Tag Archives: district 9

Congratulations to our 2017 Distinguished Academic Staff Award winners

Tuesday we celebrated our Distinguished Academic Staff (DSA) Award winners, Jordan Burroughs and Terry McLean. The DSA honors the outstanding achievements of professionals who serve Michigan State University (MSU) in advising, curriculum development, outreach, extension, research and teaching. Up to four DSA awards are given annually, and these awards provide university wide recognition and reward to individuals with outstanding careers that demonstrate long-term excellence.

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Jordan Burroughs and her family. Photo credit: MSU Extension Communications Team.

Jordan, an outreach specialist in the Department of Fisheries and Wildlife, works closely with the wildlife community of interest in Michigan and has created innovative and effective education and stakeholder support programs. She is also the nation’s first Boone and Crockett Club Extension specialist and is known for the Gourmet Gone Wild and Catch and Cook programs, which she helped to develop and expand.

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Jeff Dwyer, Terry McLean and her family. Photo credit: MSU Extension Communications Team.

Terry is a community food systems educator based in MSU Extension District 9. During the Flint water emergency, Terry mobilized MSU resources to respond to community needs through collaborating with partners and colleagues. She is also a founding member of edible flint, a community gardening and urban ag network that helps revitalize communities and improve access to healthy food and revitalization. Lastly, Terry has provided leadership and training opportunities for the Genesee Master Gardener Volunteer Program for 13 years.

Read more about Jordan and Terry, as well as the other award winners, in MSU’s 2017 Distinguished Academic Staff Awards press release. Congratulations again to Jordan and Terry, and thank you for your service.

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Strategic connections take time: Reflections from D10

Andy Northrop, Michigan State University (MSU) Extension educator, works with communities statewide to create and maintain sustainable communities using tourism and economic development. He is the chair of the tourism team for our Greening Michigan Institute (GMI), and he is also on the government and public policy work team. Andy has built connections over the past two years by consistent networking and needs assessment in the communities where he serves.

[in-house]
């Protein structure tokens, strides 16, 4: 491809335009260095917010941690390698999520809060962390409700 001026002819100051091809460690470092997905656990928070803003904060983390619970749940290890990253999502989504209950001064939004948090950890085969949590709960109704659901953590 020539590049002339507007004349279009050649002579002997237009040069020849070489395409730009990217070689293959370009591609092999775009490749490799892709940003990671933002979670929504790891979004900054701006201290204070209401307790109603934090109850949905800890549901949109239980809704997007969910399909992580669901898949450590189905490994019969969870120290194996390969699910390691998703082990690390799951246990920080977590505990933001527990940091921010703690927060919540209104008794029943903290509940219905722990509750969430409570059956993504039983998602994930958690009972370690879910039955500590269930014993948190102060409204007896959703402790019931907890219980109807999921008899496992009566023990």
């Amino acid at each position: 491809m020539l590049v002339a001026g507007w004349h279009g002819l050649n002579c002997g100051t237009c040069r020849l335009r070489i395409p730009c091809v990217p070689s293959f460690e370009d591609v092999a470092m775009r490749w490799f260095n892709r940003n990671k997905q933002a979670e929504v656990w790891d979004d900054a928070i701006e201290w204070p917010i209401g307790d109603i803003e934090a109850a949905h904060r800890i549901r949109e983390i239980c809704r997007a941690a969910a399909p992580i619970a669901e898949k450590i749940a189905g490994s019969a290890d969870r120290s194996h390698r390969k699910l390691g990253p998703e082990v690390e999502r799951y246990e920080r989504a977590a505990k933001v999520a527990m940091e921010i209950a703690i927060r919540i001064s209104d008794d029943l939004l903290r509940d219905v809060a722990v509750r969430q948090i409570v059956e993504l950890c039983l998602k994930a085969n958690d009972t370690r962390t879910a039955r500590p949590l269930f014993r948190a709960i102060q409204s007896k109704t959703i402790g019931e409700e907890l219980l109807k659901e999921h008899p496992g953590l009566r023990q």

“I have a personal passion for social change and sustainability,” Andy said. He also gives credit to his GMI colleagues and their programming for building trust in communities around the state through their track record of facilitating the rebirth of rural communities. “I have learned that strategic connections and anticipated outcomes take significant time,” he reflected. “Although we want to see change today, being patient and confident success will come is all part of the process.”

In St. Clair County, in MSU Extension District 10, Andy built a relationship with the St. Clair County Economic Development Alliance (EDA) and The Blue Water Area Chamber of Commerce. The EDA and the Chamber of Commerce became partners in hosting the Connecting Entrepreneurial Communities Conference in 2016. Their collaboration on the conference brought together planning agencies, the Michigan Economic Development Corporation, private investors, nonprofits, educational professionals, and a number of partners and interested citizens in seeing Port Huron’s rebirth and vision for fostering a culture to support entrepreneurs. The conference drew 138 people, who traveled from two countries, five states, 27 counties and 58 communities.

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Andy, like many of you, works to create connections across the state as well. He has developed key partnerships with Region 6 of Gov. Snyder’s Prosperity Initiative (RPI 6), which comprises seven counties across MSU Extension Districts 9 and 10. One key partner in RPI 6 is Genesee County Planning, which has been instrumental in strengthening our relationship by employing GMI’s tourism team to deliver four First Impressions: Assessing Your Community for Tourism (FIT) programs during 2017.